Business advocates who have been pressing the federal government for years to increase its regulation of worker centers like Fight for $15 are more hopeful than ever that they'll get their way after a string of reversals of Obama-era National Labor Relations Board precedent.
"There's been a continuity to this issue across different administrations,” said Harvard Law School Labor and Worklife Program Executive Director Sharon Block, who was a DOL policy official in the Obama administration. "[Acosta] injected this uncertainty into what I think had no uncertainty."
William Emanuel has recused himself from ruling on disputes involving his former law firm’s clients — but then used unrelated cases as vehicles to help Republican colleagues accomplish the same thing.
Former Obama NLRB member Sharon Block agreed. “Deciding a case in a way the parties didn’t ask you to decide it seems to me inevitably to raise the question: Why are you doing this?” said Block, who now heads the Labor and Worklife Program at Harvard Law School. “Emanuel having clients that actually had made that request — at the very least that creates a huge appearance problem.”
Labor unions in America are in crisis. In the mid-1950s, a third of Americans belonged to a labor union. Today only 10.7 percent do, including a minuscule 6.4 percent of private sector workers. The decline of union membership explains as much as a third of the increase in inequality in the US, caused voter turnout among low-income workers to crater, and weakened labor’s ability to check corporate influence in Washington, DC, and state capitals.
The future for traditional unions looks so bleak that a growing number of labor scholars and activists are coming to the conclusion that the US approach is dead and can’t be revived.
Benjamin Sachs, a professor at Harvard Law School and former practicing labor lawyer, says, “The way I would think about it is that there’s an existential panic about what will happen to the labor movement. That’s not new, it’s just getting worse. … If we need unions for economic and political equality as I think we do, we have to do something to stop that downward spiral.”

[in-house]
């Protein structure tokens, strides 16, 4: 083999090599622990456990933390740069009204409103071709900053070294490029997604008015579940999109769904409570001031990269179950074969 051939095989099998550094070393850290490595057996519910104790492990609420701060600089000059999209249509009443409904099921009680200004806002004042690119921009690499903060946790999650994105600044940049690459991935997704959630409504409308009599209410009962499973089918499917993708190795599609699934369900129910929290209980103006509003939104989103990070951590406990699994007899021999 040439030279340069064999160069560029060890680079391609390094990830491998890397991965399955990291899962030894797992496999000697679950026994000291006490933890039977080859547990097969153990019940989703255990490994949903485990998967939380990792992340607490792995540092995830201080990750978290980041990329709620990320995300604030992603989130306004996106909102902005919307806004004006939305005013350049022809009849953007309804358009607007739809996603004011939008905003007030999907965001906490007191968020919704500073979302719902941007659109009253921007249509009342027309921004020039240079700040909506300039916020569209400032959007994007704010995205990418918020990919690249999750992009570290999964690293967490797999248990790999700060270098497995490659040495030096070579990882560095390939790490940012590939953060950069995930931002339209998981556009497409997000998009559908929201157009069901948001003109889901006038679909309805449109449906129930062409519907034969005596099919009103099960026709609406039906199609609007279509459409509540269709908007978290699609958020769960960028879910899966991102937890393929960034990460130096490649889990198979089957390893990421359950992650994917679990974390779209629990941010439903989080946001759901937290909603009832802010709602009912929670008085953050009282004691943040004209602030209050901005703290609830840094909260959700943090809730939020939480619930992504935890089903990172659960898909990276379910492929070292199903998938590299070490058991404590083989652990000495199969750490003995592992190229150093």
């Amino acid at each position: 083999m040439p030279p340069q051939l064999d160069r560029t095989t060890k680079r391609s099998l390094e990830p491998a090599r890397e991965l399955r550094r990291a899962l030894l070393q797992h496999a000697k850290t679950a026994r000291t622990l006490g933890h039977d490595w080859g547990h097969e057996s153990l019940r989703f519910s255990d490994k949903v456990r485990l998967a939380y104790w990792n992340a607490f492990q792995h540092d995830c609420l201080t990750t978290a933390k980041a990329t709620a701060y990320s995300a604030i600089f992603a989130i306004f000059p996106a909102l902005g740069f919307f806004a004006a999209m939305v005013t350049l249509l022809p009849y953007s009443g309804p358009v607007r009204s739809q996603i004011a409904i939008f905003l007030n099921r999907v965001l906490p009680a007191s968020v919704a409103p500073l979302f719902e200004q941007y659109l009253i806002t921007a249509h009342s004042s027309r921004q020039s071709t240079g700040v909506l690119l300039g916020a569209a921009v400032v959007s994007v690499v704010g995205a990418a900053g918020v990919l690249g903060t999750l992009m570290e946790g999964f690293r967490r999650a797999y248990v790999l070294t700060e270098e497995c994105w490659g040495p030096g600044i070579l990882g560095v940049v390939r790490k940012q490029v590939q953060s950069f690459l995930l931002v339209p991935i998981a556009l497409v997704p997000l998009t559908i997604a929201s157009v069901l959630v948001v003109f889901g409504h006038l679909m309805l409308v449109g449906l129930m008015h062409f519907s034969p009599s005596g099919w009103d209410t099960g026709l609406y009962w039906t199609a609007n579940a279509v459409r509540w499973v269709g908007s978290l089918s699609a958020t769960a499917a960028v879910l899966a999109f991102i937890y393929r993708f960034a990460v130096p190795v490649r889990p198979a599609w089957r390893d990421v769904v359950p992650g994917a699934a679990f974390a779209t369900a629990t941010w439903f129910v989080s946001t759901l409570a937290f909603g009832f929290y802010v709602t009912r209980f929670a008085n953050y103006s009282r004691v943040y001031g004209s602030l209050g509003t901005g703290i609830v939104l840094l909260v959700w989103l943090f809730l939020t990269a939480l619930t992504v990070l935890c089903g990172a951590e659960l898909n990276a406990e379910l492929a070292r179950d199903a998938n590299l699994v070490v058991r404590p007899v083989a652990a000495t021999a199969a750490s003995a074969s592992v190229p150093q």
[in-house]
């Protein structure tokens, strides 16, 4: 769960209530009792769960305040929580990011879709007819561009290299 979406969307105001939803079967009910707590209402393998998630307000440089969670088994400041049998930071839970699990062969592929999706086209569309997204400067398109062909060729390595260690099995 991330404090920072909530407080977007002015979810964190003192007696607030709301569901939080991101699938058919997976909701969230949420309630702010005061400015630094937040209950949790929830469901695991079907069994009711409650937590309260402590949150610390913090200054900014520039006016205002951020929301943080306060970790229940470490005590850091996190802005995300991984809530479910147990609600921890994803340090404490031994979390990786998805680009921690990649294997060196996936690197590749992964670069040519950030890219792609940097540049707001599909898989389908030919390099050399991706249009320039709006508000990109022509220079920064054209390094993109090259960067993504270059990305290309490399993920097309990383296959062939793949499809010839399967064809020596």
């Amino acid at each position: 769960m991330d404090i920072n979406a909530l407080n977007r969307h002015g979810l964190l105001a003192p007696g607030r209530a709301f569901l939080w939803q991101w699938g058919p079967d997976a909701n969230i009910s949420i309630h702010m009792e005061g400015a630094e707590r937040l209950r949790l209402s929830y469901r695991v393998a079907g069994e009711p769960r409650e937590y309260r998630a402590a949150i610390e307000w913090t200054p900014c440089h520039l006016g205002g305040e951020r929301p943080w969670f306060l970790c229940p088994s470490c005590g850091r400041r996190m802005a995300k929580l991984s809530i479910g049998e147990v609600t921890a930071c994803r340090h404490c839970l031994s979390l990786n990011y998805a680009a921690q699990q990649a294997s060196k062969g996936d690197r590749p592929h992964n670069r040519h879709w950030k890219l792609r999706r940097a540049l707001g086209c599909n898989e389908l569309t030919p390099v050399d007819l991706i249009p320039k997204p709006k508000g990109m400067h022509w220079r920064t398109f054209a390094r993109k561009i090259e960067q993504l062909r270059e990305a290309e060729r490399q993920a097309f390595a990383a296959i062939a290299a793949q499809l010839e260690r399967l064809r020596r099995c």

THE AMERICAN LABOR movement, over the past four decades, has had two golden opportunities to shift the balance of power between workers and bosses — first in 1978, with unified Democratic control of Washington, and again in 2009. Both times, the unions came close and fell short, leading, in no small part, to the precarious situation labor finds itself in today.
[Sharon] Block, the former lawyer to Kennedy in the Senate [current Executive Director, LPW], doesn’t think Obama’s lackluster advocacy really made much of a difference. In fact, she said, some version of EFCA probably would have gotten through, but the final blow came when Senate Democrats lost 60 votes following Kennedy’s death. When the Massachusetts Democrat died of brain cancer in August 2009, he was succeeded by Republican Sen. Scott Brown, and the filibuster majority was no more, and EFCA never came up for a vote again.
Thirty-six distinguished economists and professors of law and economics including three Nobel laureates, two recipients of the American Economic Association’s prestigious John Bates Clark Medal, and two past presidents of the American Economic Association filed an amici curiae brief to assist the Supreme Court in understanding the free-rider problem at issue in Janus v. AFSCME.
Richard B. Freeman, who holds the Herbert Ascherman Chair in Economics at Harvard University, and is currently serving as Faculty co-Director of the Labor and Worklife Program at the Harvard Law School, was on of the 36 signers.
In November, Labor Secretary Alex Acosta said ominously that he was “looking at” the possibility of imposing new regulations on worker centers that could hobble their ability to get funding and operate freely. This would be the regulatory equivalent of a sniper taking pot shots at the medic who has rushed onto the battlefield to tend to a dying soldier. It is a remarkably bold threat. To see what is at stake, I traveled to frozen Minneapolis, home to one of the most effective worker centers anywhere in America.
[Sharon Block, who served as a Labor Department official in the Obama administration and is now the director Harvard Law School’s Labor and Worklife Program] points out that the George W. Bush administration already scrutinized worker centers on the same basis—and the Bush Labor Department sided with the worker centers, twice. “Who am I to argue with the Bush administration?” she laughs.
The Trump administration is moving to undo the actions of former President Obama on almost every front, and now it's happening with breathtaking speed at an agency charged with protecting worker rights.
Now, it appears Robb may also back off what has become one of the most expensive and staff intensive cases in the board's history: A complaint filed against McDonald's in 2014 that claims the company should be held liable for alleged retaliatory actions by its franchisees against workers who participated in daylong strikes as part of the Fight for $15 movement, a union-backed campaign to raise wages.
"I think that's a bellwether issue as to whether this leadership cares about these statutes making sense and applying today," said Sharon Block, executive director of the Labor and Worklife Program at Harvard Law School, who served as head of policy at the Department of Labor until President Trump took office. "Or is this just a way of letting everybody fend for themselves, without the protections that they were supposed to have?"